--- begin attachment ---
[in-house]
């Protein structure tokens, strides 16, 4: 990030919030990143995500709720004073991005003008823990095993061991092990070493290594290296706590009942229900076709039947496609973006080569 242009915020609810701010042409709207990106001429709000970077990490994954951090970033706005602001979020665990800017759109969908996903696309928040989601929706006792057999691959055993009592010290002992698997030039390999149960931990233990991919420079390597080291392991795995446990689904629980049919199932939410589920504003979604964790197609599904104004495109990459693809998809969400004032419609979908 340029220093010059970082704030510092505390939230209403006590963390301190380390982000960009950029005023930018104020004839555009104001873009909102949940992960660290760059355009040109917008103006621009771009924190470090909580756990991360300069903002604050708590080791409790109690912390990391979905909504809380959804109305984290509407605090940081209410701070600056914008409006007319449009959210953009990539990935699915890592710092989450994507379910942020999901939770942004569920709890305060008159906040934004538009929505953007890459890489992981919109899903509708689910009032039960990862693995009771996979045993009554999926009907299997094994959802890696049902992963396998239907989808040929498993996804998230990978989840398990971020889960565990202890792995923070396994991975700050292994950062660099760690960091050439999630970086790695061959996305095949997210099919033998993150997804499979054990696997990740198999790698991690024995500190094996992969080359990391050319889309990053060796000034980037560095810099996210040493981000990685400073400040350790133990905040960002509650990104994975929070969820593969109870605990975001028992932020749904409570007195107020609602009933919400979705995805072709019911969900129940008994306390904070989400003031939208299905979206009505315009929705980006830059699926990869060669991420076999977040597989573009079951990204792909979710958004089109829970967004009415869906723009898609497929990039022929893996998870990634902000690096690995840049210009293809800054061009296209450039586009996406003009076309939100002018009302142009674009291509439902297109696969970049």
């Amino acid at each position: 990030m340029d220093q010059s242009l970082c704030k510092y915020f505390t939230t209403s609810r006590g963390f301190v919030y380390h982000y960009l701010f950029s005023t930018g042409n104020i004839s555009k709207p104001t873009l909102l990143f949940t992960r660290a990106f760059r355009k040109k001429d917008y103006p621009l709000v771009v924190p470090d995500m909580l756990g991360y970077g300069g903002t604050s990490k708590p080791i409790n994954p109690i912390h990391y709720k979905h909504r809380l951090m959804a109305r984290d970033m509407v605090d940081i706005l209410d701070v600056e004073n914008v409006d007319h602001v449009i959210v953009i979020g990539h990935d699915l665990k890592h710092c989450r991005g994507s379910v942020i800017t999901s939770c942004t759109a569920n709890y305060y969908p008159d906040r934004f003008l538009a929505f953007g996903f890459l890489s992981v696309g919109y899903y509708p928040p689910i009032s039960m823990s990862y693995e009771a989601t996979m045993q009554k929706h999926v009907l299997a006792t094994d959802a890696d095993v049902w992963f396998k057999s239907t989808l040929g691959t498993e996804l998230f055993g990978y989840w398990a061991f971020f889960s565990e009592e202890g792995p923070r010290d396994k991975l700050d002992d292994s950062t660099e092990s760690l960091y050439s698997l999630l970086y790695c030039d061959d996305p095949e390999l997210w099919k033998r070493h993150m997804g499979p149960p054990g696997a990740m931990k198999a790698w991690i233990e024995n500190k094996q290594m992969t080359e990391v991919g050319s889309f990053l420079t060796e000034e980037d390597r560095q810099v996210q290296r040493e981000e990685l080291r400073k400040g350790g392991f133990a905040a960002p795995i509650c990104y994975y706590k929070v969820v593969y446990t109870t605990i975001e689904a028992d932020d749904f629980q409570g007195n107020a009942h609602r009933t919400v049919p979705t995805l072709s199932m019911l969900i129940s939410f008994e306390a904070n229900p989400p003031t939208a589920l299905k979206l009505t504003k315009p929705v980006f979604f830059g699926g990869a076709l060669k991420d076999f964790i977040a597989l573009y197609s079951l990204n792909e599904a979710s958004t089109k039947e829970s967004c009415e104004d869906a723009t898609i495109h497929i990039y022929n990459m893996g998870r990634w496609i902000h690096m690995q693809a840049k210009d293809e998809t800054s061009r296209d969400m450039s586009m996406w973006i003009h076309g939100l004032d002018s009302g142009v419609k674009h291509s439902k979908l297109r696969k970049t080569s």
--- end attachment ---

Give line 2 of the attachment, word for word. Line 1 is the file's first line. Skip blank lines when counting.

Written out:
């Protein structure tokens, strides 16, 4: 990030919030990143995500709720004073991005003008823990095993061991092990070493290594290296706590009942229900076709039947496609973006080569 242009915020609810701010042409709207990106001429709000970077990490994954951090970033706005602001979020665990800017759109969908996903696309928040989601929706006792057999691959055993009592010290002992698997030039390999149960931990233990991919420079390597080291392991795995446990689904629980049919199932939410589920504003979604964790197609599904104004495109990459693809998809969400004032419609979908 340029220093010059970082704030510092505390939230209403006590963390301190380390982000960009950029005023930018104020004839555009104001873009909102949940992960660290760059355009040109917008103006621009771009924190470090909580756990991360300069903002604050708590080791409790109690912390990391979905909504809380959804109305984290509407605090940081209410701070600056914008409006007319449009959210953009990539990935699915890592710092989450994507379910942020999901939770942004569920709890305060008159906040934004538009929505953007890459890489992981919109899903509708689910009032039960990862693995009771996979045993009554999926009907299997094994959802890696049902992963396998239907989808040929498993996804998230990978989840398990971020889960565990202890792995923070396994991975700050292994950062660099760690960091050439999630970086790695061959996305095949997210099919033998993150997804499979054990696997990740198999790698991690024995500190094996992969080359990391050319889309990053060796000034980037560095810099996210040493981000990685400073400040350790133990905040960002509650990104994975929070969820593969109870605990975001028992932020749904409570007195107020609602009933919400979705995805072709019911969900129940008994306390904070989400003031939208299905979206009505315009929705980006830059699926990869060669991420076999977040597989573009079951990204792909979710958004089109829970967004009415869906723009898609497929990039022929893996998870990634902000690096690995840049210009293809800054061009296209450039586009996406003009076309939100002018009302142009674009291509439902297109696969970049």